Research councils to fund 80% of real costs

January 14, 2005

Research councils will cover close to the full cost of research projects from July, the Government has announced, in a surprise move that marks a fundamental shift in the way research by academics is supported.

Lord Sainsbury, Science Minister, and Kim Howells, Minister for Higher Education, wrote to vice-chancellors last week announcing that the research councils would pay 80 per cent of the costs of research - rather than the 60 or 70 per cent previously estimated.

Until now, universities have been unsure of the real costs of research, including research equipment and staff time, and research grants have covered only about half of them.

Ian Haines, chair of the UK Deans of Science Committee, said: "This could be serious extra money coming into departments in a number of cases.

Perhaps some of the closed science departments would have survived with full economic costing."

But with the research councils supporting costs such as salaries and libraries, the Government acknowledged that the purpose of funding from the Higher Education Funding Council for England would change.

Keith O'Nions, director-general of the research councils, said: "It is a profound shift in the way we fund research."

He said that Hefce's research money - known as "QR funding" - should be used by universities to subsidise funding from charities, which usually don't pay any indirect costs, and from Europe, which still meets only 50 per cent of the real costs of research, despite pressure from the UK.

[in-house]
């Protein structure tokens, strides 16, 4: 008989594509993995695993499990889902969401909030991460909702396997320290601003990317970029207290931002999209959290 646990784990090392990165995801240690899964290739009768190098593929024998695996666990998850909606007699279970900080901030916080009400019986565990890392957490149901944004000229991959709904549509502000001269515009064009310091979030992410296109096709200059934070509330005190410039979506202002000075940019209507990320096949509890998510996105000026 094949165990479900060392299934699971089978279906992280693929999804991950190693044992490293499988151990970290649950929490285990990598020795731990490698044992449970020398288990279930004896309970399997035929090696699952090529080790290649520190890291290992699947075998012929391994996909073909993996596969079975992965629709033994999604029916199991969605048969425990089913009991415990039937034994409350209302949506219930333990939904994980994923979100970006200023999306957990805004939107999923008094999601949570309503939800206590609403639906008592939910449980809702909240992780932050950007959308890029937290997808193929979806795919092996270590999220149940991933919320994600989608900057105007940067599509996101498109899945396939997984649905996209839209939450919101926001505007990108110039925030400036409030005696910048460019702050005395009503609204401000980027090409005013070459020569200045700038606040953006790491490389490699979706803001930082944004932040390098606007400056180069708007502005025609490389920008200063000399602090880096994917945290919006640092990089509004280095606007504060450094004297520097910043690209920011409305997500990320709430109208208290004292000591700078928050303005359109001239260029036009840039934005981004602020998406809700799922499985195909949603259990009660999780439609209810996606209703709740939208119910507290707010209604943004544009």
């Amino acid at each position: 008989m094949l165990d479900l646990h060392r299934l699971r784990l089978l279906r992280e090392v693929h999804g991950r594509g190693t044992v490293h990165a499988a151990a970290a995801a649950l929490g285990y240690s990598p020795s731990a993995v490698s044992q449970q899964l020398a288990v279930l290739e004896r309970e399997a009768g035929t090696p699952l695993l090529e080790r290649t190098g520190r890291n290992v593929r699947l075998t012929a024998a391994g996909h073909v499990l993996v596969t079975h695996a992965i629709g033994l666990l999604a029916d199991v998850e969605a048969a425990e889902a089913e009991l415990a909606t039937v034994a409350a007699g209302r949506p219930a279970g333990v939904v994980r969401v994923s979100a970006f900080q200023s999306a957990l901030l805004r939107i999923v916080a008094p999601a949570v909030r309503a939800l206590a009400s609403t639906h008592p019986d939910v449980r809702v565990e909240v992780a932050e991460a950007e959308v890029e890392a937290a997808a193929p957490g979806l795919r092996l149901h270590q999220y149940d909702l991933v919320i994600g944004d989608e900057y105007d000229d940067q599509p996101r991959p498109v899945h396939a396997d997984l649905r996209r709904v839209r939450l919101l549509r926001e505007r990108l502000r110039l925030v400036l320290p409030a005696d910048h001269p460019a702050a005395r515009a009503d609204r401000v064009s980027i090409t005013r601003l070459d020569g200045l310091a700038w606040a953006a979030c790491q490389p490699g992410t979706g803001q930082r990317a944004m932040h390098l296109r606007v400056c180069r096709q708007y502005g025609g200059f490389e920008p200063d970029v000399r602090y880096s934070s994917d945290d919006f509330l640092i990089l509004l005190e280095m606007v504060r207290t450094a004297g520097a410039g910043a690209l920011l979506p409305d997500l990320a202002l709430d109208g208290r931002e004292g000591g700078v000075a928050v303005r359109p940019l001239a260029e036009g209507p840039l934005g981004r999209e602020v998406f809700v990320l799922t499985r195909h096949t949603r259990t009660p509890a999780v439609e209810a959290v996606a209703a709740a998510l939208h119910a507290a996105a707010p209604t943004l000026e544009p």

Mike Beveridge, deputy vice- chancellor of Plymouth University, said: "For those of us who watch power politics from the sidelines, the increase to 80 per cent of the full cost for research grants, while welcome, seems like one card in a long game between Hefce and the Office of Science and Technology for control of university research funding."

He explained: "The issue is whether this is a move towards the end of the dual-support system of research funding."

Rob Cuthbert, deputy vice-chancellor of the University of the West of England, said: "We do much better bidding to the research councils than we do waiting for crumbs from the QR table. This move reinforces the areas where we would like to compete."

David Wallace, vice-chancellor of Loughborough University, said that the move raised urgent questions about exactly what Hefce's research funding was intended for. He said: "There is no doubt that Hefce has been thinking quite deeply about its role. It is a minority funder for many institutions now and with top-up fees it will become more so."

But Rama Thirunamachandran, director of research at Hefce, pointed out that Lord Sainsbury and Dr Howells reiterate their commitment to the dual-support system for research in their letter. He said that Hefce's funding was vital to give universities more freedom to carry out the research they wanted to do.

"The key issue is there is now more money for blue-skies research," he said. "If all research is entirely driven by funders' priorities, there is a risk that really innovative ideas will never get researched."

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